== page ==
Province to help pay for Pattullo Bridge replacement

Province to help pay for Pattullo Bridge replacement

SURREY — The Ministry of Transportation is willing to fund a third of the cost of replacing the Pattullo Bridge – if the cities of Surrey and New Westminster are able to come to an agreement.

The announcement was made by B.C. Transportation Minister Todd Stone last week during his press conference on potentially moving the transit referendum.

"We will be prepared to commit funding one-third of major capital projects. Provided funding is restricted to major new rapid transit capitals and the replacement of the Pattullo Bridge," said Stone during his speech.

"The priorities must also fit in the provincial capital plan. Furthermore we will work with local governments and local advocates for matching contributions from the government of Canada."

When asked for further details, a ministry spokesperson replied with, "As the mayors create their regional plan, mayors need to know that the provincial government will fund one-third of major capital projects, as long as funding is used for major new rapid transit capital and the replacement of the Pattullo Bridge, and that it fits within the provincial capital plan."

Surrey Coun. Tom Gill, chair of Surrey’s Transportation Committee, said Stone’s comments were news to him and he welcomes any help in moving forward on the much-needed replacement.

"This is the first time specifically I’ve heard the province include the Pattullo Bridge in any context for additional funding and 33 cents on the dollar is fantastic," he said.

According to Gill, replacing the 77-yearold span would cost around $800 million for a four-lane bridge and $1 billion for a six-lane.

However, on the other side of the Fraser River, New Westminster has been accused of "filibustering" the replacement process by refusing to endorse a replacement plan at all. Instead, the Royal City has favoured upgrading the current bridge, which has recently begun to crumble and drop debris below.

New Wesminster’s concerns stem from the congestion a new bridge may cause, as it is already seeing mass congestion on its end. As such, council members previously indicated they would either want a refurbishment of the existing structure or a complete relocation.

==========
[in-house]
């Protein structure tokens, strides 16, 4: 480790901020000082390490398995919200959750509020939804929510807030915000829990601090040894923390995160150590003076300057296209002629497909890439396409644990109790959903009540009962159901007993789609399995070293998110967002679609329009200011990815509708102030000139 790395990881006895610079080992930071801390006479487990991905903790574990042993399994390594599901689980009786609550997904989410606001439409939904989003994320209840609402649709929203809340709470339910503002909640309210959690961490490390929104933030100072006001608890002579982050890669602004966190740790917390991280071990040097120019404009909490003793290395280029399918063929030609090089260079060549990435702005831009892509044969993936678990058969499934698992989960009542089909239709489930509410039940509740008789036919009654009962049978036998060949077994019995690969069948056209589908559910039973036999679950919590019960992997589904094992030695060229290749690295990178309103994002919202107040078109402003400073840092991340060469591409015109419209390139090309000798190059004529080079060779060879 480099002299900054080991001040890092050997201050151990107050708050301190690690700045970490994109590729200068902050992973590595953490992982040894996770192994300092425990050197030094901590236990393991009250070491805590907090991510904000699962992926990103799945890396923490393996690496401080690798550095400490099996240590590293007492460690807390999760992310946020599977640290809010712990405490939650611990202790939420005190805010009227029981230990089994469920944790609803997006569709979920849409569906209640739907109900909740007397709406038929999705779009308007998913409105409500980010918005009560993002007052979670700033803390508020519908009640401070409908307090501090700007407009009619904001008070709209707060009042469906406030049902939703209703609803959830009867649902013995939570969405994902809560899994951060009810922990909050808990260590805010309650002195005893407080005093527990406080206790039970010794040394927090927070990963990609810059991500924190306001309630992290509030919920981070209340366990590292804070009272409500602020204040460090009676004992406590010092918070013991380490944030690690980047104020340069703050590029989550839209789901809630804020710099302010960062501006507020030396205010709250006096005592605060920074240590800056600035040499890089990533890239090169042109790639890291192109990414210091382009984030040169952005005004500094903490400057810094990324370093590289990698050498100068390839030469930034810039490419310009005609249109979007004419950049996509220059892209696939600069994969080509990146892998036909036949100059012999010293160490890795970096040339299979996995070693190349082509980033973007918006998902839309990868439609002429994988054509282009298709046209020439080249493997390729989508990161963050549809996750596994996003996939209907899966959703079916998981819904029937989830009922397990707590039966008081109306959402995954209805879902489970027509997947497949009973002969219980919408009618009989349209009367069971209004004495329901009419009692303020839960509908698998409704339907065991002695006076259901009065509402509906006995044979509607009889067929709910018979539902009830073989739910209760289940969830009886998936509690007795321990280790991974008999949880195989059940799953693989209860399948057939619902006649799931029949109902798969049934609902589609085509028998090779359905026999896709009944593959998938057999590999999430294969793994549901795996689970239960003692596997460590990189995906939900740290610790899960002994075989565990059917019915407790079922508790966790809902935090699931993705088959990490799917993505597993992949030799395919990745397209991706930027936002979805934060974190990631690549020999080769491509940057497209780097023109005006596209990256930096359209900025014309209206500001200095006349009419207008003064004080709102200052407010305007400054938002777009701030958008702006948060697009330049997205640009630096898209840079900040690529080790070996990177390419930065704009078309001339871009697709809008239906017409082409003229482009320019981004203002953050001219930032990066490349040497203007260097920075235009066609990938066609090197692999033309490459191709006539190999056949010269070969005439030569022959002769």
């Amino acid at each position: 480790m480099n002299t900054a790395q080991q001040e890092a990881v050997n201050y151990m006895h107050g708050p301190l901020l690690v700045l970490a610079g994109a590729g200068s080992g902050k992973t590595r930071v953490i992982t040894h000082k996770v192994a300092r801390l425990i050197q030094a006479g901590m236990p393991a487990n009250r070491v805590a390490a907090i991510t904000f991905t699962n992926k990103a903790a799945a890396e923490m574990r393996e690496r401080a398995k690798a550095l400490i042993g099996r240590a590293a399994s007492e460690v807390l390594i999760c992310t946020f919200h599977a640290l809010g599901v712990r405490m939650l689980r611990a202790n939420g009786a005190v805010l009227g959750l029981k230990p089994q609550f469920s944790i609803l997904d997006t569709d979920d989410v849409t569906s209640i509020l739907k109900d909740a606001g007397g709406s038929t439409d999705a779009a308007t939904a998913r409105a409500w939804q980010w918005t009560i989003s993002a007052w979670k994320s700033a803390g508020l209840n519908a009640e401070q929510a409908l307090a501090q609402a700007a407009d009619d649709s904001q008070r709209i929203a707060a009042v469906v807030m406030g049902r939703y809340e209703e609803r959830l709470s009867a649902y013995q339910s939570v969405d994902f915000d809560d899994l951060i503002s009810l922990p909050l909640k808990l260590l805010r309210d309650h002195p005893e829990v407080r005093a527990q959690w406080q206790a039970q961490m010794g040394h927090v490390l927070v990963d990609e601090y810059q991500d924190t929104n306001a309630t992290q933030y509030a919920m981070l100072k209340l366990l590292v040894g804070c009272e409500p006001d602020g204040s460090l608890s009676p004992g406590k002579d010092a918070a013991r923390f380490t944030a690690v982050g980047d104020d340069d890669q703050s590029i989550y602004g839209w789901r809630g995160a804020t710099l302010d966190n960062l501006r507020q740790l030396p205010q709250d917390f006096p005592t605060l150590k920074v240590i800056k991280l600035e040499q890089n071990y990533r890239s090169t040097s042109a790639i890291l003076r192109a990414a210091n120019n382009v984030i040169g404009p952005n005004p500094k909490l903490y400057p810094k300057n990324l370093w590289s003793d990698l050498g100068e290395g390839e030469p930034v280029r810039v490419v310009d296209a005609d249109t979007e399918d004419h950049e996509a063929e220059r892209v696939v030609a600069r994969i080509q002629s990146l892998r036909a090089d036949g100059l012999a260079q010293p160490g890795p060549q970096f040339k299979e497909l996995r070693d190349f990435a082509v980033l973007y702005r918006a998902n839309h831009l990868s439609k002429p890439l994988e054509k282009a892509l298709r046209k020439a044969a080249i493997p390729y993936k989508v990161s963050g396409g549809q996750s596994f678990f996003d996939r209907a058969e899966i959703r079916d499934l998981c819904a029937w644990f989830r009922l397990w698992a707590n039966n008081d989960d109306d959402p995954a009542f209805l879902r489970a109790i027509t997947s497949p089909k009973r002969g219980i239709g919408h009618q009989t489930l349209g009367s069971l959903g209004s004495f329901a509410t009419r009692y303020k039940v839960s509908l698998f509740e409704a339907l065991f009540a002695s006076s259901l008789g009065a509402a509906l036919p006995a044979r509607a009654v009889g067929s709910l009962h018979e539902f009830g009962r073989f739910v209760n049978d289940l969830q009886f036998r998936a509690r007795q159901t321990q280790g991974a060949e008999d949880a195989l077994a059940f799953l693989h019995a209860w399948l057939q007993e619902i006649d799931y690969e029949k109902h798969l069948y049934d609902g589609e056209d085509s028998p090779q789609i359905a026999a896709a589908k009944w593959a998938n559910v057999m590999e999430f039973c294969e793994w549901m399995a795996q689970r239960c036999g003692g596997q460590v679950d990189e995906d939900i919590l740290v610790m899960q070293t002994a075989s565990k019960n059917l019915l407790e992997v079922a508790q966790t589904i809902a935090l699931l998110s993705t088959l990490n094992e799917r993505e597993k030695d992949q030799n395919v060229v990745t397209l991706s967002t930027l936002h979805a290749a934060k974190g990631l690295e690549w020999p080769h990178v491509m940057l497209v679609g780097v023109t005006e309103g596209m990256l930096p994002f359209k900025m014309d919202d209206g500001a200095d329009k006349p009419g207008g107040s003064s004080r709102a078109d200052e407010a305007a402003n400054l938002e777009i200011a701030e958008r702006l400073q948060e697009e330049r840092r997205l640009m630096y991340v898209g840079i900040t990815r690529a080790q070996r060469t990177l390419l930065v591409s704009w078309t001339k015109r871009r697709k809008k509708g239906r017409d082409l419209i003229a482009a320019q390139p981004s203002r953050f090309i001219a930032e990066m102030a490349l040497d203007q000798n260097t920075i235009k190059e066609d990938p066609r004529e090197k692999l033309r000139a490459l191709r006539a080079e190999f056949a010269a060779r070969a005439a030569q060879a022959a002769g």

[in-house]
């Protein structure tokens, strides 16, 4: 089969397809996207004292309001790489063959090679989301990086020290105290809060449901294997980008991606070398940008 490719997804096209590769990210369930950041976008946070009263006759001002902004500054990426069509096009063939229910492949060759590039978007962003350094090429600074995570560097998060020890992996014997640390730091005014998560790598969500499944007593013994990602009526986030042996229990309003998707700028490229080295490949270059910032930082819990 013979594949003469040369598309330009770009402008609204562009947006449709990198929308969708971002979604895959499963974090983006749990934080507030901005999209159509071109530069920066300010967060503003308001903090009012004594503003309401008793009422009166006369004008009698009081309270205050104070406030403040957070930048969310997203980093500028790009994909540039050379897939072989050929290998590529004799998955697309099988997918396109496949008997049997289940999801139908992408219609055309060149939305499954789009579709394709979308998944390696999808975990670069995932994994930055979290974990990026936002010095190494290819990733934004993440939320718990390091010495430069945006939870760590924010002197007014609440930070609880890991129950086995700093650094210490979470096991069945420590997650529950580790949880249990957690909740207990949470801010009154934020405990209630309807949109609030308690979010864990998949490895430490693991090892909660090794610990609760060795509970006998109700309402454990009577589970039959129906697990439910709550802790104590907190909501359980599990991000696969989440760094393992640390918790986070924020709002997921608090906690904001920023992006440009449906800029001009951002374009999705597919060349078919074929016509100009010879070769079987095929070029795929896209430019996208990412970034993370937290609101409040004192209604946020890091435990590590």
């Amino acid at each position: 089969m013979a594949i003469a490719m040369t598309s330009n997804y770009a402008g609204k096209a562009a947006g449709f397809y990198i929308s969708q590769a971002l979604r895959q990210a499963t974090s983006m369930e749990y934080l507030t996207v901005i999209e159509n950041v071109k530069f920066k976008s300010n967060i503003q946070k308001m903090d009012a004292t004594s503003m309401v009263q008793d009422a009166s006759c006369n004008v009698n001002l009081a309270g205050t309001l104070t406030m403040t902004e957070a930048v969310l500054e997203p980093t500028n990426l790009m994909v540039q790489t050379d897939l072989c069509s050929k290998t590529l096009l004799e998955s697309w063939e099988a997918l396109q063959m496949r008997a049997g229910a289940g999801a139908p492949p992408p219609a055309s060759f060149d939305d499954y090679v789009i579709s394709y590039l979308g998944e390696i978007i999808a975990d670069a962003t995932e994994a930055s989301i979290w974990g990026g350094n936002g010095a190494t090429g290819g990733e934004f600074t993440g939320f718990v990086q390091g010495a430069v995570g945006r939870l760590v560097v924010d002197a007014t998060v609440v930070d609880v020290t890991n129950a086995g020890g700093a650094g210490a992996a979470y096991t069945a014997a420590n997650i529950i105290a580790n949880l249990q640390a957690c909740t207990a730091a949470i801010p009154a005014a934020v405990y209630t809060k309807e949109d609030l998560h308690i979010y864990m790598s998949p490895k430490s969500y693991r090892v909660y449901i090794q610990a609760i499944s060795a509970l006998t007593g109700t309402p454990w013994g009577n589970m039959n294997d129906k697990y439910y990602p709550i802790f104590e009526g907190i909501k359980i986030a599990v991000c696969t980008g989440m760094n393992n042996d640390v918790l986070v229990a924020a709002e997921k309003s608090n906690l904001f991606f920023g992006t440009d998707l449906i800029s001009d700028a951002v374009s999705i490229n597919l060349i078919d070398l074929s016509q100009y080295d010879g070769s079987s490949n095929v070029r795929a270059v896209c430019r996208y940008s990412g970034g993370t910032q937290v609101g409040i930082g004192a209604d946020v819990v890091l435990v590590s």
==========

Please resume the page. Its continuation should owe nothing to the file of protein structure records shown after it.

"With New West saying to re-look at another option, I’m not sure how many times you can look at the same thing when it’s been clearly articulated that it doesn’t meet the future expectations," said Gill.

New Westminster Mayor Wayne Wright said on CKNW radio this past weekend that his city was actively working with Surrey on the future of the Pattullo, something Gill takes issue with.

"I do not believe New West has been proactive in trying to come up with a longterm solution, to be frank with you," he said. "In fact I think New West is singularly looking at their own interests and I do appreciate that there is significant traffic going through those thoroughfares but this is not an issue that was created yesterday, this has been around since 1937."


The discussion comes at the same time it was revealed use of the Port Mann Bridge has dipped by 6,000 drivers following the increase of tolls at the beginning of the year, while the crumbling Pattullo Bridge has seen an increase of almost that exact number of cars.

According to numbers released by both the Ministry of Transportation and TransLink last week, the Port Mann saw a three per cent drop in use compared to the same time last year following the increase of tolls from $1.50 to $3 at the beginning of 2014. Comparatively, the Pattullo Bridge saw an increase of about 10 per cent daily traffic, or 6,135.

As a result, the Ministry of Transportation has had to adjust the revenue estimates for the Port Mann, which are now expected to come in 20 per cent under what was initially forecast for the next three years.

Stone said last week that the fluctuations in use was expected as drivers adjust to the new tolls, but added that numbers are expected to return back to normal in the coming months.

At the same time the Golden Ears Bridge continues to be a money loser, costing TransLink $40 million annually due to lower than expected use since opening in 2009.

Gill said it’s clear the Pattullo’s traffic is coming from the Port Mann and with the structure literally beginning to crumble, he wondered if it’s going to take a disaster before action is finally taken on the issue.

"Here you’ve got a structure that’s being utilized more and you’ve got an extra 6,000 people using it per day and you know for a fact that if there’s an earthquake then that bridge is done," he said.

Additionally, Gill said that since 2002 there have been 40 technical studies, seven safety analyses, 10 structural studies and 12 functional design studies done on the Pattullo alone.

"How much money can you continue to spend?" he wondered.

"My understanding is that since 2002 when TransLink took over, they’ve spent upwards of $4 million on all of these studies, so I think it would be safe to assume it’s time for action against looking at another study."

With a file from Vancouver Sun